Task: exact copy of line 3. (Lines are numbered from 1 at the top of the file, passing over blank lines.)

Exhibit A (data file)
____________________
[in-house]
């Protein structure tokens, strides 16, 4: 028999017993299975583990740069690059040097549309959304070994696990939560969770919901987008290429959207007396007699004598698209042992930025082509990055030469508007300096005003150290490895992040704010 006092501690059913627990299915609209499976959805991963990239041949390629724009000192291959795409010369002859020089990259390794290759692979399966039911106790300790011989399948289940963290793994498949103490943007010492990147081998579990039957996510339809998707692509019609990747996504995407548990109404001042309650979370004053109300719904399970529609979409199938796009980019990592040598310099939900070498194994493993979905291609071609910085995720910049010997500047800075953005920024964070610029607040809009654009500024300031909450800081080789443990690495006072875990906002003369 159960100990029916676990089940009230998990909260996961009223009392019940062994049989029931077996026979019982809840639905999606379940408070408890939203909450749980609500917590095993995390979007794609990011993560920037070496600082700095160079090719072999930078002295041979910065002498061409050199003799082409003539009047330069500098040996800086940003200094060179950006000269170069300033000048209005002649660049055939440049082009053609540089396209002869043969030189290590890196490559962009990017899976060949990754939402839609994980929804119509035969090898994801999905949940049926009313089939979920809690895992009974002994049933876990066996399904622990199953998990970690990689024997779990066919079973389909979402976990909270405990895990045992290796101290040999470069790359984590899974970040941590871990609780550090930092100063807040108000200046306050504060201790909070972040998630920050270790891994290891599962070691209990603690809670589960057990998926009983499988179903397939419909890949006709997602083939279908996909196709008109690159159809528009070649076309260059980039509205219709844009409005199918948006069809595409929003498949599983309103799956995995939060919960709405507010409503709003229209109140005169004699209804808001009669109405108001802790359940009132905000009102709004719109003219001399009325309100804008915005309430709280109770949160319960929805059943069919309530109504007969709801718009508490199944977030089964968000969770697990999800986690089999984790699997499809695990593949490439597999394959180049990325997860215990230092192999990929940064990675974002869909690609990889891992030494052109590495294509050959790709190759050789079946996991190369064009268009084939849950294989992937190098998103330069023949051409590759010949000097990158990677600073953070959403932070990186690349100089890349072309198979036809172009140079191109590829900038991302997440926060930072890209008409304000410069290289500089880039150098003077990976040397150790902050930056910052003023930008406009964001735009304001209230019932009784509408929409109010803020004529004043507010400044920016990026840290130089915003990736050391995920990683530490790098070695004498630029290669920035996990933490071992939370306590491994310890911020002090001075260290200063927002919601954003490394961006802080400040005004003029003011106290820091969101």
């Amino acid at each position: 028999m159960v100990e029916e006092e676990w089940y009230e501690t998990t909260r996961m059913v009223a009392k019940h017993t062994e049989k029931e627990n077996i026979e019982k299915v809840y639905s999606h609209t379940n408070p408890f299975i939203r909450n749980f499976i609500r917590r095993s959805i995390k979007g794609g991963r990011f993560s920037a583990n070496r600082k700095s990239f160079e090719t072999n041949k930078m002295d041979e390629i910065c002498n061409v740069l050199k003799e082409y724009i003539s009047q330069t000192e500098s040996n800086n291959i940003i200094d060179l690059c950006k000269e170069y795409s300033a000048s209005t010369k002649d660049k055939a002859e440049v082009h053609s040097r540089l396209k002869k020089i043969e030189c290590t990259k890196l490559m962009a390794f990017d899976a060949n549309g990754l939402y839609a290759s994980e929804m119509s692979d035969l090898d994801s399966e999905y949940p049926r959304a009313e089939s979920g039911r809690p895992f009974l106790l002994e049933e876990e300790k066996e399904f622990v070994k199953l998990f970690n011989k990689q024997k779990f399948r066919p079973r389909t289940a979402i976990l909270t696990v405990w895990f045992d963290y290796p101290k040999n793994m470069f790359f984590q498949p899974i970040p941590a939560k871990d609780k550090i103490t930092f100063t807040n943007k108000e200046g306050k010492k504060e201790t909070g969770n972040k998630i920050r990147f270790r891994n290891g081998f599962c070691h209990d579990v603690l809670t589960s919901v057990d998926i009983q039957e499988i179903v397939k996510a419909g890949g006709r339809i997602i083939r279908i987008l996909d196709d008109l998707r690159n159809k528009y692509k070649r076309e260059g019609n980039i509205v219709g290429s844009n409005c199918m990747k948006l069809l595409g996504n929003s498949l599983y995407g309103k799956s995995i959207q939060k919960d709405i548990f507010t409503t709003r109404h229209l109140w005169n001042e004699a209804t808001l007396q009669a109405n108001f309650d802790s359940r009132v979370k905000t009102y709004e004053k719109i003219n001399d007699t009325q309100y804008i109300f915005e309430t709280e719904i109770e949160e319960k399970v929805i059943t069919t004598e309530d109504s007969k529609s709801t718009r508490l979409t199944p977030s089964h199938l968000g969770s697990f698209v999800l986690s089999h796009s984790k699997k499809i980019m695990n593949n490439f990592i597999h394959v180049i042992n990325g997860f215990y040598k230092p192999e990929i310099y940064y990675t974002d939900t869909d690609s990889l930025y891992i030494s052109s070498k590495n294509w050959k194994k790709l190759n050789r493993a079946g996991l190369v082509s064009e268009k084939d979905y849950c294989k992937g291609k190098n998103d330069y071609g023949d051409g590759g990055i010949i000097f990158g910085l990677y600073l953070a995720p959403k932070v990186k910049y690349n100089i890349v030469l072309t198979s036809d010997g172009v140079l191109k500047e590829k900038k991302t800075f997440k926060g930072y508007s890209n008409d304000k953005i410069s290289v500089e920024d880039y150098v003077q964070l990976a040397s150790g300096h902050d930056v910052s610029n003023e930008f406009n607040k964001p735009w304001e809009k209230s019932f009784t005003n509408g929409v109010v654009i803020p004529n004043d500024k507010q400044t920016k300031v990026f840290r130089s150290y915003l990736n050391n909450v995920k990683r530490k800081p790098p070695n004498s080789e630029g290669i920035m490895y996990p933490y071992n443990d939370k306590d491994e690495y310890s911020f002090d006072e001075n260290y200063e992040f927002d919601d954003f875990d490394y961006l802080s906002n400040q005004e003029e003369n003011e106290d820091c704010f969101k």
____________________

């Amino acid at each position: 028999m159960v100990e029916e006092e676990w089940y009230e501690t998990t909260r996961m059913v009223a009392k019940h017993t062994e049989k029931e627990n077996i026979e019982k299915v809840y639905s999606h609209t379940n408070p408890f299975i939203r909450n749980f499976i609500r917590r095993s959805i995390k979007g794609g991963r990011f993560s920037a583990n070496r600082k700095s990239f160079e090719t072999n041949k930078m002295d041979e390629i910065c002498n061409v740069l050199k003799e082409y724009i003539s009047q330069t000192e500098s040996n800086n291959i940003i200094d060179l690059c950006k000269e170069y795409s300033a000048s209005t010369k002649d660049k055939a002859e440049v082009h053609s040097r540089l396209k002869k020089i043969e030189c290590t990259k890196l490559m962009a390794f990017d899976a060949n549309g990754l939402y839609a290759s994980e929804m119509s692979d035969l090898d994801s399966e999905y949940p049926r959304a009313e089939s979920g039911r809690p895992f009974l106790l002994e049933e876990e300790k066996e399904f622990v070994k199953l998990f970690n011989k990689q024997k779990f399948r066919p079973r389909t289940a979402i976990l909270t696990v405990w895990f045992d963290y290796p101290k040999n793994m470069f790359f984590q498949p899974i970040p941590a939560k871990d609780k550090i103490t930092f100063t807040n943007k108000e200046g306050k010492k504060e201790t909070g969770n972040k998630i920050r990147f270790r891994n290891g081998f599962c070691h209990d579990v603690l809670t589960s919901v057990d998926i009983q039957e499988i179903v397939k996510a419909g890949g006709r339809i997602i083939r279908i987008l996909d196709d008109l998707r690159n159809k528009y692509k070649r076309e260059g019609n980039i509205v219709g290429s844009n409005c199918m990747k948006l069809l595409g996504n929003s498949l599983y995407g309103k799956s995995i959207q939060k919960d709405i548990f507010t409503t709003r109404h229209l109140w005169n001042e004699a209804t808001l007396q009669a109405n108001f309650d802790s359940r009132v979370k905000t009102y709004e004053k719109i003219n001399d007699t009325q309100y804008i109300f915005e309430t709280e719904i109770e949160e319960k399970v929805i059943t069919t004598e309530d109504s007969k529609s709801t718009r508490l979409t199944p977030s089964h199938l968000g969770s697990f698209v999800l986690s089999h796009s984790k699997k499809i980019m695990n593949n490439f990592i597999h394959v180049i042992n990325g997860f215990y040598k230092p192999e990929i310099y940064y990675t974002d939900t869909d690609s990889l930025y891992i030494s052109s070498k590495n294509w050959k194994k790709l190759n050789r493993a079946g996991l190369v082509s064009e268009k084939d979905y849950c294989k992937g291609k190098n998103d330069y071609g023949d051409g590759g990055i010949i000097f990158g910085l990677y600073l953070a995720p959403k932070v990186k910049y690349n100089i890349v030469l072309t198979s036809d010997g172009v140079l191109k500047e590829k900038k991302t800075f997440k926060g930072y508007s890209n008409d304000k953005i410069s290289v500089e920024d880039y150098v003077q964070l990976a040397s150790g300096h902050d930056v910052s610029n003023e930008f406009n607040k964001p735009w304001e809009k209230s019932f009784t005003n509408g929409v109010v654009i803020p004529n004043d500024k507010q400044t920016k300031v990026f840290r130089s150290y915003l990736n050391n909450v995920k990683r530490k800081p790098p070695n004498s080789e630029g290669i920035m490895y996990p933490y071992n443990d939370k306590d491994e690495y310890s911020f002090d006072e001075n260290y200063e992040f927002d919601d954003f875990d490394y961006l802080s906002n400040q005004e003029e003369n003011e106290d820091c704010f969101k």